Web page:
Examining the New Global Action Plan for Healthy Lives and Well-being for All 

Global Action Plan for Healthy Lives and Well-being for All is coordinated by the World Health Organization (WHO) and includes eleven international health and development agencies. It seeks new ways for the countries to work together to accelerate progress towards achieving the Sustainable Development Goals (SDGs) by 2030.

The final plan will be delivered in September 2019 at the United Nations General Assembly in New York. Primary health care is one the cross-cutting areas included in the plan, with the potential to substantially increase the pace of progress toward countries achieving universal health coverage and other health-related SDG targets.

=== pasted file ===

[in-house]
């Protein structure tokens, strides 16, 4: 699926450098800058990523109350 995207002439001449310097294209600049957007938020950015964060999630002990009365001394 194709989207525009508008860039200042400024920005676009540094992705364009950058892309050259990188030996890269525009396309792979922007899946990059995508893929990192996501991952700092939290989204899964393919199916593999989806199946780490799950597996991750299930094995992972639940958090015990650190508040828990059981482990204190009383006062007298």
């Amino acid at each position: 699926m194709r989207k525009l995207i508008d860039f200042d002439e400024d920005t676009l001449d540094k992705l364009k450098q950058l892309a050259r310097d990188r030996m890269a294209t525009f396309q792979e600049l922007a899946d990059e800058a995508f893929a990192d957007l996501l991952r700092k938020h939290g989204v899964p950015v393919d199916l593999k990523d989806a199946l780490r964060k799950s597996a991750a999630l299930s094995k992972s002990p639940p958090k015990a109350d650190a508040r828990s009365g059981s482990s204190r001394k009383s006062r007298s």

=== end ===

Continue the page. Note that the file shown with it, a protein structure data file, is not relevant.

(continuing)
Minister of Health of Colombia

Colombia’s Minister of Health, Juan Pablo Uribe, was one of the panel members. He believes that the main challenge to moving toward achievement of the 2030 Agenda for Sustainable Development “is working with the local authorities in an integrated manner, so that people in the most remote areas receive good health care.”

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The Challenge of Communicating Effectively on Noncommunicable Diseases